Live From The Fall

Blues Traveler

A &M Records, 1996

REVIEW BY: Christopher Thelen


The live album is one of the hardest pieces of material any musical artist has to create. How does one turn a stage into a replica of what they were able to do in a recording studio? How does one re-capture the magic in a live performance? More often than not, the efforts, while admirable, are seriously flawed.

Exhibit "A": Blues Traveler, and their first venture into live territory (not including a limited-edition CD released with some copies of their second album), Live From The Fall.

Make no mistake, John Popper and crew prove that they are extremely talented musicians, and Popper still blows me away with his harmonica work. (The first time I ever heard him play, I couldn't believe anyone could have squeezed such music out of a harmonica... nice to see someone has the courage to massacre the instrument and create such a beautiful noise.) But the energy they may have been able to show on tour is not captured well with an audio-only attack - and this makes all the difference between a typical live album and an extraordinary one.my_heart_sings_the_harmony_web_ad_alt_250

Part of the problem is in the mix. Whoever is responsible for burying Chan Kinchla's guitar work throughout most of the album should be shot; Kinchla's guitar work is an integral part of the Blues Traveler sound, and should be up front, where it belongs. For that matter, the overall sound is muddier than the grounds of Saugerties during Woodstock '94 - yecch.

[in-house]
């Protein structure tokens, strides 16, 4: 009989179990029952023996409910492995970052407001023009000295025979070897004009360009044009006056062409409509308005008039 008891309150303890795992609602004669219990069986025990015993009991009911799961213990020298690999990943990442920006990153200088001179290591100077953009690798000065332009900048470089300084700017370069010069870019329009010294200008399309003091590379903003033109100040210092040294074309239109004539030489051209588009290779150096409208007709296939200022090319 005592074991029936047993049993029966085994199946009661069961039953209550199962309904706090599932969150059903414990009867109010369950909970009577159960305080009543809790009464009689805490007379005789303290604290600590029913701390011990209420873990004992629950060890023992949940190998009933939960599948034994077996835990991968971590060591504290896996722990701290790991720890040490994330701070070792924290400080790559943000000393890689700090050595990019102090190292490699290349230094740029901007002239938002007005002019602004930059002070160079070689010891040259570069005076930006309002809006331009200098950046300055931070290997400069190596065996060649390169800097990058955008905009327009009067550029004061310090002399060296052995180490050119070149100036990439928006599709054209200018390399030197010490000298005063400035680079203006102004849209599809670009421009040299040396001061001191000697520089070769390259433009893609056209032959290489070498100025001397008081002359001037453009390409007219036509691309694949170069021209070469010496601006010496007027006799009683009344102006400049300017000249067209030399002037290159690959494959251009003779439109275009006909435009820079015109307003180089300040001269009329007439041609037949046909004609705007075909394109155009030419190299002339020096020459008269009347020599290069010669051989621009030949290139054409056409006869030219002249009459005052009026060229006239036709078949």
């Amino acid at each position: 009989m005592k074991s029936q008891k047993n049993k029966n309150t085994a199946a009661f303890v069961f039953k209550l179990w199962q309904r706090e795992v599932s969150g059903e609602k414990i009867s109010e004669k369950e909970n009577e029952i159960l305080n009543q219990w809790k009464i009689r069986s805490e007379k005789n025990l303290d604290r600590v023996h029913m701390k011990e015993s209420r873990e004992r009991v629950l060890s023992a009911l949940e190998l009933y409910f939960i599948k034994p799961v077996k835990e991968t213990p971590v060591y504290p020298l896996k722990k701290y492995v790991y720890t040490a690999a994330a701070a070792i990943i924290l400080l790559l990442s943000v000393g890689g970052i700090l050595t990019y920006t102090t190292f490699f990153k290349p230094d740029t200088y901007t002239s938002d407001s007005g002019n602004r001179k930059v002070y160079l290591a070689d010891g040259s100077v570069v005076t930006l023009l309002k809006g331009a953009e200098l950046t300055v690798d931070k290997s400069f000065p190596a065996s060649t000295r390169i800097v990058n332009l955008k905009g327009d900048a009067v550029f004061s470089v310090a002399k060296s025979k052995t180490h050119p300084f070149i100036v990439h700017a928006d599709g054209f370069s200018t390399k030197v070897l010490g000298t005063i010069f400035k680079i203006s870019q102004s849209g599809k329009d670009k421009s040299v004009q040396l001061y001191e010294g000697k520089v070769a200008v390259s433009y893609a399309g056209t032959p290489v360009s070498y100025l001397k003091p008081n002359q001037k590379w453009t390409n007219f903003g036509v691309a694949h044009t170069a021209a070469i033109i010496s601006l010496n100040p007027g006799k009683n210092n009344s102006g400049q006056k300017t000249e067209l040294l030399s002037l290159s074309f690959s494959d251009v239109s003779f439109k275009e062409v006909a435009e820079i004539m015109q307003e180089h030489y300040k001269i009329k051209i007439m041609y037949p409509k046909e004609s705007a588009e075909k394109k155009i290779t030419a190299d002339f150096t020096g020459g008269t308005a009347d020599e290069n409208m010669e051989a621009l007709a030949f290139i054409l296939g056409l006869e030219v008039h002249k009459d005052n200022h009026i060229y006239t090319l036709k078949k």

Part of the problem is that Blues Traveler is really a one-vocalist band, with no backup vocals. Because of this, we lose the harmony vocals on "Runaround" and "But Anyway," which had been layered in the studio by Popper. I don't know if I can fault anyone in this case, though the harmonies are sorely missed.

Maybe even part of the problem is the fact that Blues Traveler is still very much a cult band, with only two or three songs well known among those who know the band only from radio airplay. "But Anyway" and "Runaround" are here, though their studio versions blow these renditions away easily.

Surprisingly, Blues Traveler is able to breathe some life into the material culled from their third (and weakest) release, Save His Soul. The extended jam on "Go Outside And Drive" is incredible, though the cover of "Low Rider" in the middle leaves much to be desired. (By the way, who is responsible for shortening the names of many of the songs on the jacket and the tapes? I own everything by the band, and even I don't know the full names of almost half the songs! Nice way to alienate the new fans, gang!)

One high note comes during the encore, where Popper sings a touching rendition of John Lennon's "Imagine" - one of the best cover versions of the song I've ever heard.

Live From The Fall does include some new material, but the sad fact is these are all throwaways, and tend to distract from the power of the established material. Unfortunately, this isn't what a live album should do - it should enhance the originals with its own unique flavor - not stench.

So, cheer up, boys! Not everyone makes a great live album on their first try - or their second, or third even. With Live From The Fall, you're in good company. You tried hard, but the sad fact is this album is for the die-hard fans only, and even they may be discouraged by it. See you in the studios - where, by the way, the band presently is, working on a release slated for this summer.

Rating: D

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© 1997 Christopher Thelen and The Daily Vault. All rights reserved. Review or any portion may not be reproduced without written permission. Cover art is the intellectual property of A &M Records, and is used for informational purposes only.